Accompanying the captivating plot the pace of the novel, following each clue and text, never slows. However the novel often presents a clue or hints at a revelation yet waits a few chapters before revealing this truth to the reader. This could be frustrating at times and this plot device felt overused: oftentimes the clue forgotten as the novel moves into different dialogue and the mystery lacking gravitas when it is finally revealed. The novel builds up to what the reader knows must be a murder yet it feels slower than One of Us is Lying, that commences with Simon’s death. This makes One of Us is Next slightly less exciting and it is occasionally confusing if the reader should worry about who started the Truth or Dare game given its lack of prominence among the other mysteries.

Romance has always been an element McManus keeps real, developing very real relationships at a time in our young protagonists lives that is so pivotal. Bronwyn and Nate, a couple central to One of Us is Lying, are shown to be struggling with long distance, a reality for many young couples who meet in secondary school but go to separate universities. The reality of making this work is craftily woven as the novel strives to avoid the toxic literature trope that relationships are easy after the initial steps of becoming a couple. Similarly, Cooper and his boyfriend struggle with deciding a future together based on their respective career prospects while still incorporating issues Cooper faces as an openly gay sportsman. Although both these relationships are not focal to the novel as it follows three new protagonists there feature and continued development is artfully crafted and their struggles dotted throughout the novel add a sense of reality to what could have become a simple staple from the previous novel.

One of Us is Next develops new relationships as well as building on those from One of Us is Lying. As Maeve slowly allows herself to make real connections with others the possibility of a relationship with Louis emerges. Louis serves a continual reminder to our protagonist that there is life after school and it is possible to live away from the toxic gossip Bayview High adores. This makes his character refreshing as McManus develops him past the jock and best friend to Cooper he was in the previous novel, his chemistry with Maeve is slow to appear as Maeve begins to allow herself an opportunity at love. McManus also takes care that her characters are in the right place to commit to relationships, showing maturity to her young readers. Phoebe hints throughout her narrative that Knox is more attractive than she cares to admit but when she attempts to start something Knox expresses that she’s not in the right place. Both mature and important the novel values consent and hints that these characters and their relationship will continue to develop, a refreshing feel.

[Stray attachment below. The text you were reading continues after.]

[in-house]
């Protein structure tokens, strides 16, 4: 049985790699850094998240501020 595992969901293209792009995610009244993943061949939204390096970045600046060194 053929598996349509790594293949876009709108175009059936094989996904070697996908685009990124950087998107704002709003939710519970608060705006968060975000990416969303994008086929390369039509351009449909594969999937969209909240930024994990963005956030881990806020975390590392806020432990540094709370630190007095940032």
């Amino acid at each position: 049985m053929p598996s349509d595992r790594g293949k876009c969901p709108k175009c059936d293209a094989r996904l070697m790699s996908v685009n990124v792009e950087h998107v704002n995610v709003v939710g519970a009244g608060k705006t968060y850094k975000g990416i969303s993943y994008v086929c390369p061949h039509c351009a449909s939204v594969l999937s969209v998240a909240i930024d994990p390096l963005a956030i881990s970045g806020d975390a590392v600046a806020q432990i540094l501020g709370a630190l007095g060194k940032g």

Romance is not the only relationship explored in the novel. Maeve and Knox, formally a couple, present a unique platonic friendship between a female and male protagonist which is tested as the rumours slowly start circulating. The shift in their relationship dynamic is pivotal to the plot while still presenting something unique as they both demonstrate that their relationship is clearly just Friends, a dynamic rarely shown in YA. Knox’s relationship with his dad is similarly explored. As a builder his father struggles with having his only son interested in law and plays rather than sport and construction. As they both slowly accept Knox for who he is the novel follows a path which many teenagers can relate to as the pressure of parents looking for themselves in their children is common. Finally the relationship between Phoebe and her siblings is explored as they struggle to knit themselves back together after loosing their father. Although the rift is never fully healed the dynamic is well written and the observations between the various sibling dynamics in One of Us is Next is well presented.

McManus demonstrates to her teenage readers that there are many valid career paths one can take and that figuring out your life at eighteen is not always possible. This positive message is portrayed subtlety yet vitally throughout the novel: from Addy callous comments about not wanting to pay extortionate amounts for university when it might not be for her to Nate working his way up the construction company. Knox’s internship at a lawyers and Louis’s job in the family business serving as further examples of equally valid career paths. The novels exploration of our young protagonists lives and future is vital and it’s presentation of valid career choices is a positive message for anyone, especially in a judgmental society that sees university as the only option for success.

One of Us is Next contains less dark themes than One of Us is Lying. There is alcohol abuse, murder, death threats and loss of a family member. The target audience is likely sixth formers and older teens, the novel centering on students in their final year at school.

From the development of familiar tropes to realistic, fleshed out and captivating teenage characters that face common social pressures while solving impossible mysteries McManus’s tales never dissapoint. One of Us is Next is the sequel we didn’t realise we’d need but now know we love.